bronek89's avatar

Bronisław Białek

bronek89

Member since

95

Total Reputation

2

Total Arguments

11

Total Votes for Arguments

Arguments and votes

1

It will make php more consistent

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Read the RFC: Short Closures 2.0 bronek89 avatar
bronek89
voted yes
3

It could be nice addition to creating DTOs objects in PHP with "virtual" properties:

readonly final class SomeDto
{
    public function __construct(
        public string $name,
        public string $surname,
        public string $fullName {
            get => ucfirst($this->name) . ' ' . ucfirst($this->surname);
        }
    ) {
    }
}

or even shorter version:

readonly final class SomeDto
{
    public function __construct(
        public string $name,
        public string $surname,
        public string $fullName => ucfirst($this->name) . ' ' . ucfirst($this->surname),
    ) {
    }
}
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Read the RFC: Property Hooks bronek89 avatar
bronek89
voted yes
9

Thanks to readonly properties, I started relying more and more on properties alone. However, I actually often find the need for more fine-grained control over input and output, but adding methods feels so heavy-weight. Property hooks feels like the perfect solution for some of my use cases.

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Read the RFC: Property Hooks Contributor brent avatar
brent
voted yes
17

In combination with Asymmetric visibility this will allow to replace all getters and setters with trivial properties and occasional hooks.

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Read the RFC: Property Hooks pronskiy avatar
pronskiy
voted yes
25

This is good to have.

Properties are useful for exchanging (reading and writing) single values. Properties are good for data binding, etc.

With this RFC we can implement:

  • Validation
  • Trigger events
  • Call methods if there is more to do

Update: About the $field I am not sure. Having a separate backing field can have some advantages.

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Read the RFC: Property Hooks maz avatar
maz
voted yes
23

For example:

$result = "Hello World"
    |> 'htmlentities'
    |> 'str_split'
    |> fn($x) => array_map('strtoupper', $x)
    |> fn($x) => array_filter($x, fn($v) => $v != 'O');

Is 'nicer' since it has better readability and clearer syntax than:

$result = array_filter(
        str_split(
            strtoupper(
                htmlentities("Hello World")
            )
        ),
        fn($v) => $v != '0'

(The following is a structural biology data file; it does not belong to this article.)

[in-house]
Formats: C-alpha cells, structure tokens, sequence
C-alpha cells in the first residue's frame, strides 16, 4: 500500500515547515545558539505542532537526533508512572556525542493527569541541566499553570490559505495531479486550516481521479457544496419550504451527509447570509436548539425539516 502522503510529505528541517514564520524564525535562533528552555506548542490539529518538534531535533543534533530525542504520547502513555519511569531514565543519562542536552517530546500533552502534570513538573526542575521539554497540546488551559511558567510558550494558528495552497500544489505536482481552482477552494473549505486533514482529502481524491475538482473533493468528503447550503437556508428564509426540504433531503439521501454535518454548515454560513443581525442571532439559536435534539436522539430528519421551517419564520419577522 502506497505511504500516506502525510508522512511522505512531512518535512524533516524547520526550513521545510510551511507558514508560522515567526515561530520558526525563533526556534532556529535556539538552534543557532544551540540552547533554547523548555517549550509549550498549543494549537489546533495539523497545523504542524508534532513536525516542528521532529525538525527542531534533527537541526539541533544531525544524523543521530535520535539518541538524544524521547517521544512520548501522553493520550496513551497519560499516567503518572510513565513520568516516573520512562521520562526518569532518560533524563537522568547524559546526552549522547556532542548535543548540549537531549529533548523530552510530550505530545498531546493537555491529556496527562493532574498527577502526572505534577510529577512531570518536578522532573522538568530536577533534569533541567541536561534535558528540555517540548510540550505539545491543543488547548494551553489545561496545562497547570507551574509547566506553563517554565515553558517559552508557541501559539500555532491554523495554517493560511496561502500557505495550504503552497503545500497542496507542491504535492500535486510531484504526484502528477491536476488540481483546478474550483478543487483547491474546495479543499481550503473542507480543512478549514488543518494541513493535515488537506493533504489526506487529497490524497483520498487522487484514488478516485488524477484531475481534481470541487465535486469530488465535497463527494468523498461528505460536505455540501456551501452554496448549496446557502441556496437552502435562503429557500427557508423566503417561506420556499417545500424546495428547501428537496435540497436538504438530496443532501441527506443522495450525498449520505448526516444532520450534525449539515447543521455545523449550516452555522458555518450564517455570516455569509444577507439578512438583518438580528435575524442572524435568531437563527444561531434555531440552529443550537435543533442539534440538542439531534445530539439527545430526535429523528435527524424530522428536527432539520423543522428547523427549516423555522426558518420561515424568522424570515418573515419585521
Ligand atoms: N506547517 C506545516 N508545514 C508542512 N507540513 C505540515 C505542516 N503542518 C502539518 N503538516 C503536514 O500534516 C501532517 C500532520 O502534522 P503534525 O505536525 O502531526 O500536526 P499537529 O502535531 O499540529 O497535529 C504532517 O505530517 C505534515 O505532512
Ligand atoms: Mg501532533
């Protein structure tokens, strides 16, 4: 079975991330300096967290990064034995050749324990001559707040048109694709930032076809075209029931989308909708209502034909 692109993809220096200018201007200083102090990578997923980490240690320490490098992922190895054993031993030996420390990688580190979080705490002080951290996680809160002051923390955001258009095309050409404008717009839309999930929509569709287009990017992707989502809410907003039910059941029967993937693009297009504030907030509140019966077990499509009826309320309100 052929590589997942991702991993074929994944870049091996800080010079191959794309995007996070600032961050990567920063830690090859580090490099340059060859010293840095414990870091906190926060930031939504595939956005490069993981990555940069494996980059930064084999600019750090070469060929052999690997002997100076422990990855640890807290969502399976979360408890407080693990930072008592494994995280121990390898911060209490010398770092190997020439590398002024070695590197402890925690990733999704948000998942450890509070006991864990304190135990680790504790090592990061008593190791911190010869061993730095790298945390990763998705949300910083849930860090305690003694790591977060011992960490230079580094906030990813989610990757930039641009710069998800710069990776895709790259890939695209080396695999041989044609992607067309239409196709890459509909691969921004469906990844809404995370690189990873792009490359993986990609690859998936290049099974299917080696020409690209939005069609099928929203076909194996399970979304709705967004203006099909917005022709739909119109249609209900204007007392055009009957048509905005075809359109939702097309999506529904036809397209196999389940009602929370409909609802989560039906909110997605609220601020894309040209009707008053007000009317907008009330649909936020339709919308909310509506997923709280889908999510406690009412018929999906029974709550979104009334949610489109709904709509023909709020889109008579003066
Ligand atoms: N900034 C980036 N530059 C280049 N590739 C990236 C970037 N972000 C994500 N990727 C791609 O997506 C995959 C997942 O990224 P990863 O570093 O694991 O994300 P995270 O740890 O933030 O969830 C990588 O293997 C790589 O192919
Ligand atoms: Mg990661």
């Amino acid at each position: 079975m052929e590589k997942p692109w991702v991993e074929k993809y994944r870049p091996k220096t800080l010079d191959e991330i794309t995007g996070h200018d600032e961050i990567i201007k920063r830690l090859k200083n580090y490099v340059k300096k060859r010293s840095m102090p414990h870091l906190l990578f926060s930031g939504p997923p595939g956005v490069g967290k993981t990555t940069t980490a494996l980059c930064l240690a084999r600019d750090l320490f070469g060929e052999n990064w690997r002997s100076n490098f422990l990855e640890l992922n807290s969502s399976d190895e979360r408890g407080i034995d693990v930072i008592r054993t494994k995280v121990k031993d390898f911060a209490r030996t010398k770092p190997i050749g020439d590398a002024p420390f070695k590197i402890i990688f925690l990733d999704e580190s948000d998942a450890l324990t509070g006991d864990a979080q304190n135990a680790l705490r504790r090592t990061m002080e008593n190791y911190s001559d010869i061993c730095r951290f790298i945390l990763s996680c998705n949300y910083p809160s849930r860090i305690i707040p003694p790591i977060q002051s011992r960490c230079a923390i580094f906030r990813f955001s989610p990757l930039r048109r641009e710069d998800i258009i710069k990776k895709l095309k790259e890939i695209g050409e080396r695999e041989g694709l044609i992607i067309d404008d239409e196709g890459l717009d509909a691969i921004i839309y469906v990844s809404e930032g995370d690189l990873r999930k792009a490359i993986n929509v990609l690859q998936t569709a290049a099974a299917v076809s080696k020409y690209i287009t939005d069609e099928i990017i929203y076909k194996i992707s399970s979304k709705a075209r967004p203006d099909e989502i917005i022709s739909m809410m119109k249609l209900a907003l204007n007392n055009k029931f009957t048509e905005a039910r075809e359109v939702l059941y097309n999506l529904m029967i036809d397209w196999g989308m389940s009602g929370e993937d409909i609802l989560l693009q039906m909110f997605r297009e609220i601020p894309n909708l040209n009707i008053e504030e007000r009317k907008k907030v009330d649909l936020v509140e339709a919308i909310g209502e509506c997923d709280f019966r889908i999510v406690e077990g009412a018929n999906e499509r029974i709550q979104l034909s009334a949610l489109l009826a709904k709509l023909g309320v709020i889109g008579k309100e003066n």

);
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Read the RFC: The Pipe Operator josebenraul avatar
josebenraul
voted yes
82

With First-class callable syntax available since 8.1, it would now be possible to write it as below, which is much better then string names of functions:

$result = "Hello World"
    |> htmlentities(...)
    |> str_split(...)
    |> fn($x) => array_map(strtoupper(...), $x)
    |> fn($x) => array_filter($x, fn($v) => $v != 'O');
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Read the RFC: The Pipe Operator pronskiy avatar
pronskiy
voted yes
64

For me, the most important argument is that the pipeline pattern is a tried and tested pattern, that this RFC builds upon. A couple of examples:

This RFC adds syntax to make using these kinds of pattern much more convenient.

On top of that, there's the argument that multiple modern languages support a pipe operator:

Finally, I've had numerous occasions where a pipe operator would simplify my own code — I have more than a handful real life cases where this would be useful.

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Read the RFC: The Pipe Operator Contributor brent avatar
brent
voted yes
39

PHP is evolving. There are new concepts added to many programming languages to ease writing and reading (more important!). PHP should focus more on developer experience (but not for legacy projects that get never upgraded to PHP 8+).

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Read the RFC: Short Closures 2.0 eugen avatar
eugen
voted yes
81

We spend a lot more time reading code than writing it. The elegance of short closure combined with the convenience of variable scope usage has already shown to be a game changer on Typescript and there doesn’t seem to be any technical issue with having it on PHP.

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Read the RFC: Short Closures 2.0 marco avatar
marco
voted yes
121

At least once a week, I throw away an array_map because it ended up looking too bloated and go with a classic foreach instead. Short Closures 2.0 without the use(...) block would've solved this problem, just 2 votes...

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Read the RFC: Short Closures 2.0 davi avatar
davi
voted yes
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